Are cell phones frying our brains?
A major new study of cell phones couldn't conclusively prove that cell phones are a risk, but that doesn't mean they aren't dangerous.
This story was originally reported by PRI's "Living on Earth." For more, listen to the audio above.
For the last decade, scientists from 13 countries have been trying to figure out if there is a link between cell phone usage and cancer. The results of this so-called Interphone Study were recently released, but people aren't quite sure what they mean. Consider these two seemingly contradictory headlines reporting on the same study:
"Mobile Phone Study Finds No Solid Link to Brain Tumors" The Guardian, UK.
"Heavy Use of Cell Phones may increase Tumor Risk." Globe and Mail, Canada.
The study found many troubling links between cell phone use and cancer. For example, high cell phone usage was linked to a doubling of the risk of deadly brain cancers called gliomas. At the same time, however, some people who never or very rarely used cell phones seemed to have more tumor risk than moderate users.
"We have not demonstrated conclusively that there's a risk," Elizabeth Cardis, head of the Radiation Group that conducted the Interphone Study, explained to "Living on Earth," "but I think it's really important to note that that does not mean that there's no risk."
The study was conducted mostly from 2000 to 2004, and Cardis admits that it wasn't perfect. Phone records weren't as readily available as they should be for a truly accurate study. And at that point, 30 minutes a day was considered "high" usage for a cell phone, far less than it would be today.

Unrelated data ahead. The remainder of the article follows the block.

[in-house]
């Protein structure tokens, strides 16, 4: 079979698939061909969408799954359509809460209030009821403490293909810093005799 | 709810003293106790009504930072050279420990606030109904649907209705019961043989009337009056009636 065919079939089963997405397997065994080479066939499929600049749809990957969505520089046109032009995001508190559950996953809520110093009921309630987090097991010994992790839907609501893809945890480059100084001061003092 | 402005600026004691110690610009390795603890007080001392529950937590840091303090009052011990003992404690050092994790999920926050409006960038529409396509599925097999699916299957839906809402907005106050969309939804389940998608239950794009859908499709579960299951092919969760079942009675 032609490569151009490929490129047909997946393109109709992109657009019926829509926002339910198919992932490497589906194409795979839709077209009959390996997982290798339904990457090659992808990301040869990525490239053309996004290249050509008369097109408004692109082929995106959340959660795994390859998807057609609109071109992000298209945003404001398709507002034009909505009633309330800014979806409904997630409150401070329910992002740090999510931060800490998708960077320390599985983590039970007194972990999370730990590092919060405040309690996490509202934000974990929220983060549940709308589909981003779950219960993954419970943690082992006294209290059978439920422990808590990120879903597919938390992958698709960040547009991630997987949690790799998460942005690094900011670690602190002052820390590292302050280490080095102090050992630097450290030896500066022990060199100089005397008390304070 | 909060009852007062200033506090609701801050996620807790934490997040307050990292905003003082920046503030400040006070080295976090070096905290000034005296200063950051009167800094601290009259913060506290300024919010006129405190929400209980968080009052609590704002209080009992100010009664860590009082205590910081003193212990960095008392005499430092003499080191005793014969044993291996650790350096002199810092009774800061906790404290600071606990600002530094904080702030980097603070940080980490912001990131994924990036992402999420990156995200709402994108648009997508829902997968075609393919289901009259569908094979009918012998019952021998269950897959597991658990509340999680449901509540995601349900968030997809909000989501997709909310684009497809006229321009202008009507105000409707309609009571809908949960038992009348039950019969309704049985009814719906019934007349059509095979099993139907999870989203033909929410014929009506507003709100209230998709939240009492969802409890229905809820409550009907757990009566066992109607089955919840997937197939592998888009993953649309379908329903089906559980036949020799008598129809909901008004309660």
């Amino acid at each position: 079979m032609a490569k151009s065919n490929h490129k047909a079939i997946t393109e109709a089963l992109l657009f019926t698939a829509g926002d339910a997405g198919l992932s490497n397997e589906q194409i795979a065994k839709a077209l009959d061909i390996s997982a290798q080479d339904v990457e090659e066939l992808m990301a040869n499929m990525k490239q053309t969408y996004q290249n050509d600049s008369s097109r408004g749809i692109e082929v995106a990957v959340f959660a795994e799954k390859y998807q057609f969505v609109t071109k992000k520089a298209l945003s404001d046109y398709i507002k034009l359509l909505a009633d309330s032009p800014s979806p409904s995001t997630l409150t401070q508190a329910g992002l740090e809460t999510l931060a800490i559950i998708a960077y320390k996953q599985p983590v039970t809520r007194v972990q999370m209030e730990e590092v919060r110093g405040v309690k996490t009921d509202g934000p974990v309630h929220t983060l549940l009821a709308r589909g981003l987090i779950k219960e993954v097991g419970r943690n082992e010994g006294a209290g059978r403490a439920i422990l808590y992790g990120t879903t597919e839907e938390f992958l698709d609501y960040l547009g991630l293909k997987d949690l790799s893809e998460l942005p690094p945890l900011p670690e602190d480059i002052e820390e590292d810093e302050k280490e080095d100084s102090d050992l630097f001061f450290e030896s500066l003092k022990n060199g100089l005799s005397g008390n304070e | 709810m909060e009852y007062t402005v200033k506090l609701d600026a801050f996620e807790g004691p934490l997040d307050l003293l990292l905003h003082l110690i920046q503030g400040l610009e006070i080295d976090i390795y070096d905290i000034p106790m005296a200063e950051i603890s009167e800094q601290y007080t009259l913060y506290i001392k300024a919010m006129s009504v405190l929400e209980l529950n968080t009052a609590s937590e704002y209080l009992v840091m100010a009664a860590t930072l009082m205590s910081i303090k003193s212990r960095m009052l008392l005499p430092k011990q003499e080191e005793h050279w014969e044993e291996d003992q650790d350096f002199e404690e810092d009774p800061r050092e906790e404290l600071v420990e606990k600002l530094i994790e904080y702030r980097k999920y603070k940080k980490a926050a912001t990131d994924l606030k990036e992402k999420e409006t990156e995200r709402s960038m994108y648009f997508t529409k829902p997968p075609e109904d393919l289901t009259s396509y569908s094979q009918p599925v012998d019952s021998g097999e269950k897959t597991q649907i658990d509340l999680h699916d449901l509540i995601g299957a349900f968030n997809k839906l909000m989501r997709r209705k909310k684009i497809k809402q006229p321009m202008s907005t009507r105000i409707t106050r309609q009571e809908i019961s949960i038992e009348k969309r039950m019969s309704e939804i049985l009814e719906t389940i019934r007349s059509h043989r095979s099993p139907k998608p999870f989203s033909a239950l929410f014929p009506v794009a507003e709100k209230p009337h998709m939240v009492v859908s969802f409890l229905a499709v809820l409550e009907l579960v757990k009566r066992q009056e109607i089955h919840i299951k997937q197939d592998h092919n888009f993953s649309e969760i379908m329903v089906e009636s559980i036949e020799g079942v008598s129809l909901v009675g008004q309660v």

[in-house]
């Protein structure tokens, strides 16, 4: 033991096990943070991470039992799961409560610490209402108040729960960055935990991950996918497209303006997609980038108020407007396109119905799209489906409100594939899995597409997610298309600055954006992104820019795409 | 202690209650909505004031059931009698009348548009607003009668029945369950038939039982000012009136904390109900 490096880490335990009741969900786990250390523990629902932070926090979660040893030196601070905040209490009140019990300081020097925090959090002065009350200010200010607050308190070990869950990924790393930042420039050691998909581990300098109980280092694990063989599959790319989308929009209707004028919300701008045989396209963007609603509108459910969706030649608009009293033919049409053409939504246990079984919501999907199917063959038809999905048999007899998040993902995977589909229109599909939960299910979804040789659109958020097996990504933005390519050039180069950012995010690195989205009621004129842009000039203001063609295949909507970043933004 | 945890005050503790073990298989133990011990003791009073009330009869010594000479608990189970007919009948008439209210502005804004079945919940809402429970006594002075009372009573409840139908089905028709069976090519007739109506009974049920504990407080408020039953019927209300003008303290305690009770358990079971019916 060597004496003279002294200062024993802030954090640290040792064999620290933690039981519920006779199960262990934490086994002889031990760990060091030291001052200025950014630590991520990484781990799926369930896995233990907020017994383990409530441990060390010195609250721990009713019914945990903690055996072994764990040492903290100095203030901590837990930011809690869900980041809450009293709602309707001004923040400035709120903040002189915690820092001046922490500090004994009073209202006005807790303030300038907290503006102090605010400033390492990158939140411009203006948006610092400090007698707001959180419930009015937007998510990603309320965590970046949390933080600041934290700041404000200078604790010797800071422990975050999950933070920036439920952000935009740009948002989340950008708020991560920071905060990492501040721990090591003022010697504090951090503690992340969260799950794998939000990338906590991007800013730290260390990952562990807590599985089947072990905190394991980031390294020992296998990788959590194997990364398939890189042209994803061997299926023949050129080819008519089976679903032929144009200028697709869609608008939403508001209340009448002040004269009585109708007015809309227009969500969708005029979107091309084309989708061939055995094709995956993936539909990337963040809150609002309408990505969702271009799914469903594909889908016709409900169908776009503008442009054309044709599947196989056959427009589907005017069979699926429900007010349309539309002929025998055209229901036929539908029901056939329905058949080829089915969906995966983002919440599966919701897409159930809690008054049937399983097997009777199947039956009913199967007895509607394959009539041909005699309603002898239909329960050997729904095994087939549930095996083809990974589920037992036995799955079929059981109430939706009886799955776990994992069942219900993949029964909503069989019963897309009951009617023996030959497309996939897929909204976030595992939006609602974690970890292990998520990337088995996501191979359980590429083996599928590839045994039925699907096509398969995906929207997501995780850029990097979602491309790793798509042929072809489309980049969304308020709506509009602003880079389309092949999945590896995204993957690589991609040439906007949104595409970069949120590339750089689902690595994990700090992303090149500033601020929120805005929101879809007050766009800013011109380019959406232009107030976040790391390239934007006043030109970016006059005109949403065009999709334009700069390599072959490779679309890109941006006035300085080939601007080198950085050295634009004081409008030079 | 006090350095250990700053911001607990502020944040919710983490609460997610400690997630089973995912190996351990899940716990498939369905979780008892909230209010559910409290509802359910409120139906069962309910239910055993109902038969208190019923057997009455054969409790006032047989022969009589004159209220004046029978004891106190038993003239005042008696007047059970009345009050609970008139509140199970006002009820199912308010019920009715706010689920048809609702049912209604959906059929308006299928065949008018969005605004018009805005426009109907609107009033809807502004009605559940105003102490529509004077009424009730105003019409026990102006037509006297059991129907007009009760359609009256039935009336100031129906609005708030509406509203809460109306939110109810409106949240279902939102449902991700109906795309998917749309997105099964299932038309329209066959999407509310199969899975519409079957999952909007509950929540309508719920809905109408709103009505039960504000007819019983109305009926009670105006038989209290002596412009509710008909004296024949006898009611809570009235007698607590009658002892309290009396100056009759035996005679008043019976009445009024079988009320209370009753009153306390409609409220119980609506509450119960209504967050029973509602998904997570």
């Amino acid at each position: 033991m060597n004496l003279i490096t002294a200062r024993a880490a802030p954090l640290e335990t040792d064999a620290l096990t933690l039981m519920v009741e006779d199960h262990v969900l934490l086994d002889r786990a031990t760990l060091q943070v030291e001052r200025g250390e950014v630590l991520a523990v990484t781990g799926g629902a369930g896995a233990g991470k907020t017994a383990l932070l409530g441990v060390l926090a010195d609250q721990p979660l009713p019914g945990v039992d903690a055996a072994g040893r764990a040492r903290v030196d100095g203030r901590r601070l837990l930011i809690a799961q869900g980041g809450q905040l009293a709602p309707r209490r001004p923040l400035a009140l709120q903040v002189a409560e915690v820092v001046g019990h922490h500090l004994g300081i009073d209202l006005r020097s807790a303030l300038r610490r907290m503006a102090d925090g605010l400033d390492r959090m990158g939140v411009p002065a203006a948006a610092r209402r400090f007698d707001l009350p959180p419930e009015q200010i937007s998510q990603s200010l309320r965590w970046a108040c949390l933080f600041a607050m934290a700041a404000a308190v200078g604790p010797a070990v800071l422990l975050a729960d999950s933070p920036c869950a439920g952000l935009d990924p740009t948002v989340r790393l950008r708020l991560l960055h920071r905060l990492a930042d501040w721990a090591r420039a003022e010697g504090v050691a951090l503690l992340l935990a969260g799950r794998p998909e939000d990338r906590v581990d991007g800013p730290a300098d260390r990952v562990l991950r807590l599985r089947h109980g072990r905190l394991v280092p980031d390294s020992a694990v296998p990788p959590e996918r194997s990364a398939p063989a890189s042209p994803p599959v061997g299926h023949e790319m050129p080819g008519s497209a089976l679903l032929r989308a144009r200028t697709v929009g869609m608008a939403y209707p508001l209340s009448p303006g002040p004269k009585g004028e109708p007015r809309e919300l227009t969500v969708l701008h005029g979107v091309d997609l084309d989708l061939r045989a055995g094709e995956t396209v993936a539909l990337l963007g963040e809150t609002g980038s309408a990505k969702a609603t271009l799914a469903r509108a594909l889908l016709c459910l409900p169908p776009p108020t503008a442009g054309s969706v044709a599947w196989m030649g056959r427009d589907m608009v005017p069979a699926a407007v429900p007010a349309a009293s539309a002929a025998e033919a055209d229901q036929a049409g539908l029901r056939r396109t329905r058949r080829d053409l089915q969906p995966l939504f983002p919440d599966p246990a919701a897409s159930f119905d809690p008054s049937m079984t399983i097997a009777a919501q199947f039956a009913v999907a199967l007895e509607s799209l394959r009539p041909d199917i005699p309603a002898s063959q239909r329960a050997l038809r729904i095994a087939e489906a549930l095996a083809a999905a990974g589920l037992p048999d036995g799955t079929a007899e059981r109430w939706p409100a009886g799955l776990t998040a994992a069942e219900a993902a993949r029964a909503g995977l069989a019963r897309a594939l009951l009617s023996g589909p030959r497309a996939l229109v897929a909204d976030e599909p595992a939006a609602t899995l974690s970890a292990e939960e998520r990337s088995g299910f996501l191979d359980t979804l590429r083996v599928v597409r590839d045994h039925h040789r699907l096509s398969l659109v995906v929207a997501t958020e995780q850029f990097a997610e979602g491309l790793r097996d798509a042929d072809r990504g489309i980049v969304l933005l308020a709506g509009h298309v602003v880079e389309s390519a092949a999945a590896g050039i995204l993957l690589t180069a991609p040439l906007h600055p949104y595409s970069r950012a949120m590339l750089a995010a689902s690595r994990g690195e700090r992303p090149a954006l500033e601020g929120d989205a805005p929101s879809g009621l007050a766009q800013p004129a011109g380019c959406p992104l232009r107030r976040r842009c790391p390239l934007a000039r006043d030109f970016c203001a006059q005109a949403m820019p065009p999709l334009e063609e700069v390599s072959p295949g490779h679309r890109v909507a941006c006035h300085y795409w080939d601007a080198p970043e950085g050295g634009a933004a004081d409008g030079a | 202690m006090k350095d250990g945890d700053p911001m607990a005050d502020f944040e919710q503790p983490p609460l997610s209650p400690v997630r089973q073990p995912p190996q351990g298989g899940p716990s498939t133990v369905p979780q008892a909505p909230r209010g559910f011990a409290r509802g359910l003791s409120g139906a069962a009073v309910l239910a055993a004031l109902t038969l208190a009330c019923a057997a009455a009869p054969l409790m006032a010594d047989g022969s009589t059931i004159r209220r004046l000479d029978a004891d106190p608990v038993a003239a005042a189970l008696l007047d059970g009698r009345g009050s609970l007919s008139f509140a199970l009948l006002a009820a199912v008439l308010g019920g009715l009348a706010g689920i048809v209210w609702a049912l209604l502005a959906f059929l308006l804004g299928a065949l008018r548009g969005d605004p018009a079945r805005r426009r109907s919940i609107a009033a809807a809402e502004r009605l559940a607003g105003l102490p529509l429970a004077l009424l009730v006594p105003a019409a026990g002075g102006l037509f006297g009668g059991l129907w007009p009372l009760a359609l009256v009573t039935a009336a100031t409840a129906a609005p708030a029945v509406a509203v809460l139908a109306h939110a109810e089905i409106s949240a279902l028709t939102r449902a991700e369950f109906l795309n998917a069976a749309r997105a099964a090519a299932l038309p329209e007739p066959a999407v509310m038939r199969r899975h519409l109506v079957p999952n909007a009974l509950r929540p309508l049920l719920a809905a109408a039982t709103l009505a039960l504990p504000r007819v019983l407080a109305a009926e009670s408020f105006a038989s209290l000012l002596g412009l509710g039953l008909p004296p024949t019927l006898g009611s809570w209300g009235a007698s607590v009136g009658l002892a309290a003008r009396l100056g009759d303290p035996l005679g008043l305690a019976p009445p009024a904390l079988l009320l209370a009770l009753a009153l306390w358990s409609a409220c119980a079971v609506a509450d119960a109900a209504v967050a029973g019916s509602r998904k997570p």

That ambiguity makes Christopher Ketcham very nervous. In an interview with PRI's "This American Life," Ketcham quotes neuroscientist Leif Salford saying, "This is really the largest human biological experiment ever, because we don't know what the long-term effects are going to be."
Ketcham is already convinced that cell phones are bad for people. He says that if you ignore the studies that are funded by the telecom or cell phone industry, 75 percent have found that cell phones are biologically harmful.
"The only honest way to think of our cell phones is that they are tiny, low-power microwave ovens, without walls, that we hold against the sides of our heads," Ketcham wrote for GQ Magazine.
Still, in spite of all the evidence, Ketcham has had little success convincing people that they should worry about their phones. "Most people think I’m crazy," he told "This American Life." "Most people think I’m absolutely bonkers. They just dismiss outright what I have to say."
Hosted by Steve Curwood, "Living on Earth" is an award-winning environmental news program that delves into the leading issues affecting the world we inhabit. More "Living on Earth."